#113062

    I think all of the advice given so far is excellent. I would add that playing the harp is subject to the same ebb and flow as the rest of our lives. There will be dry spells. Maybe some other part of your life is absorbing your attention and energies right now. Don’t worry, your interest and excitement will definitely come back! We just can’t be on fire all the time. Don’t feel at all badly!

    #113063
    Allison Stevick
    Participant

    When I was pregnant with my first child, my harp triggered morning sickness. I didn’t know why, and it made me so sad!! I simply couldn’t bring myself to play (or even look at it) for a few months! Eventually that went away–thankfully!–and when I got back into playing again everything was fresh and new. Sounds like lots of good advice above, I’m sure you’ll get back to loving to play again!

    #113064
    Paul and Brenda
    Participant

    About 7 years ago we started playing again after a 13 year break to get our kids launched. We had lost a whole lot of our ability, but didn’t take too long to get going. We added a bunch of new repertoire and really enjoyed playing again. So everyone is right that time off isn’t necessarily a bad thing. Who knows, if we hadn’t had the break maybe we would be burned out by now.

    #113065
    kay-lister
    Member

    Thanks to all who have responded so far! It helps knowing that others have gone through this. I’m hoping that my brain is just on overload and things will settle down and a new spark will kick in.

    Kay

    #113066
    Paul and Brenda
    Participant

    Have faith.

    #113067
    Jerusha Amado
    Participant

    I second that! Everything will work out fine! And you may find that taking a break or even reducing the load can actually be beneficial. The brain continues to work on things even when we are not physically engaged in the activity. You can come back refreshed and with even greater facility!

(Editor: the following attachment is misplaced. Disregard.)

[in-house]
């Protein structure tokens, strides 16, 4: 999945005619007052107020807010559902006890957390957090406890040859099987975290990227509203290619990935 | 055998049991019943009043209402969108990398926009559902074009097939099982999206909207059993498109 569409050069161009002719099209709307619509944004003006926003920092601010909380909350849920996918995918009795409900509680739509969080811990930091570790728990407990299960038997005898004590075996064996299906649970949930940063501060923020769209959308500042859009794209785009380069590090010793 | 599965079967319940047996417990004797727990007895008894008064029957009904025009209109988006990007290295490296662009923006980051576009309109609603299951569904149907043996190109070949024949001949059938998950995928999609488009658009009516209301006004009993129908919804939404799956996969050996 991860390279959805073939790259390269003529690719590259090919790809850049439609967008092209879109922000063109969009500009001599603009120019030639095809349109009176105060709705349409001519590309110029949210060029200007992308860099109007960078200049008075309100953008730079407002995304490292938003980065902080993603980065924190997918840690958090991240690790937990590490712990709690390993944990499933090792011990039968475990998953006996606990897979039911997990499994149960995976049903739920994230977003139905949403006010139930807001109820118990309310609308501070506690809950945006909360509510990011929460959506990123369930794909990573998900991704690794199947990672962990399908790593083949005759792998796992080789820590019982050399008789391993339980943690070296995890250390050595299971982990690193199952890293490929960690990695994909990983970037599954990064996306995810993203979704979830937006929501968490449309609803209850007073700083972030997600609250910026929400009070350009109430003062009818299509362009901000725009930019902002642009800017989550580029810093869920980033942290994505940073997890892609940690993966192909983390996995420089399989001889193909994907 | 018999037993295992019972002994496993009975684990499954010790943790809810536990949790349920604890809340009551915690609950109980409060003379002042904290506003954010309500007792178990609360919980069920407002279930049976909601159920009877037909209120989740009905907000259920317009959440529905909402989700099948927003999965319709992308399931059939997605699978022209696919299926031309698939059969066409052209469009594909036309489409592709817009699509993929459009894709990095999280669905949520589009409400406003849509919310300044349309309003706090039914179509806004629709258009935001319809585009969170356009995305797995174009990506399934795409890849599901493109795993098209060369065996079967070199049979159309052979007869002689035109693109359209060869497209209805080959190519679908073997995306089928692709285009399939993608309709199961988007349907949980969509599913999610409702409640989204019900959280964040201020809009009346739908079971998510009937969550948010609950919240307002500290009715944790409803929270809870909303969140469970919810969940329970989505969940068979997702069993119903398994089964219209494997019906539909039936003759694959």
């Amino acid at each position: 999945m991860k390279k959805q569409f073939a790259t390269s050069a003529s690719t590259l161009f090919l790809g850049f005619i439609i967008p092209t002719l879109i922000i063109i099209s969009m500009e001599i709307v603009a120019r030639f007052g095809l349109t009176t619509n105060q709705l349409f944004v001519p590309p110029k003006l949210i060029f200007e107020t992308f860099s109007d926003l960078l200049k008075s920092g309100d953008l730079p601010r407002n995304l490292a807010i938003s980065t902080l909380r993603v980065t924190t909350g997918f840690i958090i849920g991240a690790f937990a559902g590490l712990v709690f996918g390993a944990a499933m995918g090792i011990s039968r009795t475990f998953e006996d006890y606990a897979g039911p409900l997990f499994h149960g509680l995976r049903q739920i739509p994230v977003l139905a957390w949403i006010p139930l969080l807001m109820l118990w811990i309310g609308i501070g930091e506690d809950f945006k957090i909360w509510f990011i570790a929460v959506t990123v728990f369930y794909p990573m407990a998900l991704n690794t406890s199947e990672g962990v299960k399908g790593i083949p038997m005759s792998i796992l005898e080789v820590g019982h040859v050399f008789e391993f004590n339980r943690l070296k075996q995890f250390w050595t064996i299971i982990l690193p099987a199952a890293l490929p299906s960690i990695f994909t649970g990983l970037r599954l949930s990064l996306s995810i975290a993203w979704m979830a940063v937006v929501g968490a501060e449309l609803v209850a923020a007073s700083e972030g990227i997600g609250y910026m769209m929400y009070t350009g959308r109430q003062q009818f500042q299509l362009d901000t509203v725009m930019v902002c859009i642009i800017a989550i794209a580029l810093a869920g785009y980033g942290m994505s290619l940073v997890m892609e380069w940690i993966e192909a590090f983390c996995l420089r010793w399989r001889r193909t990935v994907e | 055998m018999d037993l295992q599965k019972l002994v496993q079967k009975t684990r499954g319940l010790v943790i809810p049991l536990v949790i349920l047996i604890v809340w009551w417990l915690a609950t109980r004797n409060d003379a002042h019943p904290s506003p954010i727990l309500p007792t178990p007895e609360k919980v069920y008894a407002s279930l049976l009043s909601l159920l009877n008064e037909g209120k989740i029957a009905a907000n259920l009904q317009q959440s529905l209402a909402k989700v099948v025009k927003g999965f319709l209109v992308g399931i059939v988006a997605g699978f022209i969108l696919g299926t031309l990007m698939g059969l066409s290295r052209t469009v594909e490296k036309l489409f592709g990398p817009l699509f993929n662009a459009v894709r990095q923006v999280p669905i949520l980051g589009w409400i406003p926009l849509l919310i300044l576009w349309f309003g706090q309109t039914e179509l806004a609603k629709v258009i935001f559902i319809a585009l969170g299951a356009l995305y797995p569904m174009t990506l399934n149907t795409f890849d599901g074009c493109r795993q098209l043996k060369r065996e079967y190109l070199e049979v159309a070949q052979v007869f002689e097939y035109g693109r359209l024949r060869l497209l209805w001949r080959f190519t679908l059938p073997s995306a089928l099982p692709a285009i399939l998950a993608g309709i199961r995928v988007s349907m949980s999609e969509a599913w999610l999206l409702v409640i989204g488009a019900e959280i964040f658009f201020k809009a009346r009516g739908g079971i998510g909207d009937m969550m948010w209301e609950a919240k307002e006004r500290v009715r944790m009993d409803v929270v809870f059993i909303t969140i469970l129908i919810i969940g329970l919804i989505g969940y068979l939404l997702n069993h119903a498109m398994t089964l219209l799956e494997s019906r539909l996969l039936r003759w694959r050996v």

#113068
    Sherri Matthew
    Participant

    I take breaks all the time, in everything I do. It’s just routine with me. I’m not one of these non-stop, gotta keep going at all costs types, because I know that would wear me out. It’s just more of a long-term outlook, so I can come back later with some fresh perspectives to bring to the table (or the harp). Jerusha makes a great point about that… I’ve noticed that’s particularly helpful in creative work like composing, arranging, etc. New ideas I hadn’t thought of earlier. Can’t have guilt trips about taking a short vacation, because it does pay off over the long run! 🙂

    #113069
    Sylvia
    Participant

    I wonder if you practice the same way all the time. Maybe you could try recording yourself and listening to what you’re doing. If you always practice at the same dynamic level, try practicing loudly and slowly, giving your hands a lot of time to leave the strings and come back.

    #113070
    Sherj DeSantis
    Participant

    I need breaks as well. Sometimes my body needs a break, more often, my mind. I find that when I come back to it, I am twice as strong than when I left it. Sometimes we are trying to play too many difficult things and can’t see any advancement, and that’s very disappointing. Sometimes I find it fun to play with friends who play different instruments as well. I wouldn’t worry about it.